When I was three, my parents packed my brother and I into our small red VW bug and took us to an apple orchard in Western Illinois. I distinctly remember my mom’s outfit. She wore a flouncy shirt tucked into high-waisted, dark denim jeans. The shirt had a small tight floral pattern on a navy background. Despite having been so young, I still retained snapshot images in my mind of the trip: sticky rotten apples below the trees, my mom’s wispy brown hair tucked behind her ear and under the bandana kerchief she kept wrapped around her head, AND that shirt, its pattern.
When I was 16, I had a favorite shirt, adopted from the racks of vintage baseball tees and 70s velour sweatshirts at the Thrift Town down the street from my high school. That shirt, long sleeved and polyester, had a navy paisley pattern and though not quite floral, it was reminiscent of the shirt my mom wore on that fall outing.
You may not consider fabric patterns to be tokens of nostalgia.
Memories, those deeply imbued memories, are often conjured by the senses. Smells! The smell of the chocolate chip cookies that Nanny baked every time we visited. The salty air of the ocean after a rainy morning. Taste. There’s nothing quite like bratwursts on a charcoal grill to evoke childhood birthday cookouts. Or give me irish stew and I’ll step back into my childhood kitchen on a winter evening. Even now, I can see the darkness of the backyard through that kitchen’s dutch door window. Or sounds! How Patsy Cline, in my mind’s ear, is so inextricably, and unexplainably, intertwined with thoughts of christmas tinsel and eggnog.
But the biggest waves of nostalgia come over me when I think about fabric.
Which may sounds strange, so let me rephrase. The biggest waves of nostalgia come over me when I think about the wood-paneled den of my childhood home. That den – my favorite room. The coziest of cozy places. It was tiny and wood paneled and dark. And what I remember most are the patterned fabrics: the tweed wall to wall carpeting, the tweed upholstered rocker in the corner, and the tweed couch. Yes, tweed, small narrow striped tweed, thick, prickly checkered tweed. Even today, if I see someone in a tweed jacket, my head feels warm. It simply conjures cozy and comforting memories of coloring books and crayons on the floor of that den.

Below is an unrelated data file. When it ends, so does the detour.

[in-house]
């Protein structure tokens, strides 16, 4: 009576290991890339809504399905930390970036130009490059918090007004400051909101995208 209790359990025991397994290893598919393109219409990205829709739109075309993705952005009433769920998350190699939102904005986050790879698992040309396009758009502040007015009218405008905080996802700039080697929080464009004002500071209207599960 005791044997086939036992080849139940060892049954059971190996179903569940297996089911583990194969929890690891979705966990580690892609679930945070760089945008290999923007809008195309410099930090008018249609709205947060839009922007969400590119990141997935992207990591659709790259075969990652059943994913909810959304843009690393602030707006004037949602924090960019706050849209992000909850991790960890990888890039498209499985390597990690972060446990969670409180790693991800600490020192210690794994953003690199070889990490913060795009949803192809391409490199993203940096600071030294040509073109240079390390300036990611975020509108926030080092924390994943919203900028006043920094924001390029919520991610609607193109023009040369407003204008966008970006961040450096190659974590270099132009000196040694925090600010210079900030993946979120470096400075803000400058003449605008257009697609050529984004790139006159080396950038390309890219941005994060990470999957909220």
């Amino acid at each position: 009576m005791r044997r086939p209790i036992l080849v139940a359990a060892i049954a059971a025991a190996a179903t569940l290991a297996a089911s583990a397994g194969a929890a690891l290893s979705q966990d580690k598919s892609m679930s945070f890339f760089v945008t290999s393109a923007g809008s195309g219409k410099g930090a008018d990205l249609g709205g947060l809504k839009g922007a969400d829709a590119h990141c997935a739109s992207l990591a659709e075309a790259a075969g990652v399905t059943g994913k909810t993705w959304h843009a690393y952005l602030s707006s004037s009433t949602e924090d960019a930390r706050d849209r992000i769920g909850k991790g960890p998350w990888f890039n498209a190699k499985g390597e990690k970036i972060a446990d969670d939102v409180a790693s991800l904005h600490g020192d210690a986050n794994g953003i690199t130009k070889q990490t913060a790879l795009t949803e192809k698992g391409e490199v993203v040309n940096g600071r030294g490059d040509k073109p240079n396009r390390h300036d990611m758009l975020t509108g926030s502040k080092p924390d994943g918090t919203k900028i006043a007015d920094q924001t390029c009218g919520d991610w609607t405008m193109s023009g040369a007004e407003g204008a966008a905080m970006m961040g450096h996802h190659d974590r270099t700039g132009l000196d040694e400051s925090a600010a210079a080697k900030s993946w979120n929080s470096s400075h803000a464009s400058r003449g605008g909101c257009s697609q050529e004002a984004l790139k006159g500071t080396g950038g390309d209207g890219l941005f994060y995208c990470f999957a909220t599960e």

Not just fabric but wallpaper also holds a strong place in my memory.
My childhood bedroom was wallpapered in a floral and butterfly repeat pattern, intricate and winding. I’d stay up on dusky summer evenings tracing the vines to each familiar butterfly. Now that I’m designing my own patterns and fabrics, I’m thinking back to those early impressions. Nostalgia is what I want most to invoke with the items I create. Memory makes every custom pet portrait so special. Each portrait recalls time with a beloved pet.
I want you to connect with the items I make.
This is why I’m so excited to finally be working on patterns. Patterns on fabric or paper exist in the background of your everyday, woven into your environment. With my new patterns, you’ll be able to create a nest with a cozy pug-patterned pillow on the couch. Or carry change to your favorite coffee shop in a fat cat zipper pouch.
Square pillows and pouches coming this October!
I started with the basics, a repeat floral with a furry creature, earlier this year. I created five patterns, but I decided to keep only a few of them. The pug fabric works really well on zipper pouches and provides a pleasant sage colored accessory for the couch when made into a larger throw pillow. The fat sitting cat pattern was a hit as a zipper pouch at craft fairs this summer. I’ll keep adding to these. I’ve been playing with the idea of coming out with a set of square pillows, or zipper pouches, or baby bibs, or maybe just yardage. For now, though, I’ll start with pillows and pouches.
I decided that I’ll release my first line of square throw pillows and pouches will come out officially this October! So now I’m getting to work finding the right pillow size and creating some more new patterns.
I can’t wait to show you. In the meantime stay tuned for sneak peeks of designs in process.